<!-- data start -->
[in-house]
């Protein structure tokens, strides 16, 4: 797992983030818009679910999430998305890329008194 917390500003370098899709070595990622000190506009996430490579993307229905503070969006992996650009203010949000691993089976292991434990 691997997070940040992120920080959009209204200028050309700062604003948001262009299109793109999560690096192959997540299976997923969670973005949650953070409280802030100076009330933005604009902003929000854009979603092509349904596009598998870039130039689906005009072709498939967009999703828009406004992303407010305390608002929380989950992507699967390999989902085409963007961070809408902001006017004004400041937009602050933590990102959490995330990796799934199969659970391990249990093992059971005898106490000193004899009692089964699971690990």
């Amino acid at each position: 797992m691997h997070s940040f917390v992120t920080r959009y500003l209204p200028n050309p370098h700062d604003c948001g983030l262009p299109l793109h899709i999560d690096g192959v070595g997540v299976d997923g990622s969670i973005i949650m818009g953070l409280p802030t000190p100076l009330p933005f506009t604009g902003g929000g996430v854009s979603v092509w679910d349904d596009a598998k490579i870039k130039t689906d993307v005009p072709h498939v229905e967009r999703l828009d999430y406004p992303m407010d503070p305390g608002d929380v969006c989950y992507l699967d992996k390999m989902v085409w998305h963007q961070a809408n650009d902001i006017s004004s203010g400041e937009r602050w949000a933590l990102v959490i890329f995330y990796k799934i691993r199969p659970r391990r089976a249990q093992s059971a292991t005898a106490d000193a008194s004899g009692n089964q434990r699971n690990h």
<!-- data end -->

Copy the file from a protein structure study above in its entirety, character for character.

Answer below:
[in-house]
């Protein structure tokens, strides 16, 4: 797992983030818009679910999430998305890329008194 917390500003370098899709070595990622000190506009996430490579993307229905503070969006992996650009203010949000691993089976292991434990 691997997070940040992120920080959009209204200028050309700062604003948001262009299109793109999560690096192959997540299976997923969670973005949650953070409280802030100076009330933005604009902003929000854009979603092509349904596009598998870039130039689906005009072709498939967009999703828009406004992303407010305390608002929380989950992507699967390999989902085409963007961070809408902001006017004004400041937009602050933590990102959490995330990796799934199969659970391990249990093992059971005898106490000193004899009692089964699971690990």
């Amino acid at each position: 797992m691997h997070s940040f917390v992120t920080r959009y500003l209204p200028n050309p370098h700062d604003c948001g983030l262009p299109l793109h899709i999560d690096g192959v070595g997540v299976d997923g990622s969670i973005i949650m818009g953070l409280p802030t000190p100076l009330p933005f506009t604009g902003g929000g996430v854009s979603v092509w679910d349904d596009a598998k490579i870039k130039t689906d993307v005009p072709h498939v229905e967009r999703l828009d999430y406004p992303m407010d503070p305390g608002d929380v969006c989950y992507l699967d992996k390999m989902v085409w998305h963007q961070a809408n650009d902001i006017s004004s203010g400041e937009r602050w949000a933590l990102v959490i890329f995330y990796k799934i691993r199969p659970r391990r089976a249990q093992s059971a292991t005898a106490d000193a008194s004899g009692n089964q434990r699971n690990h």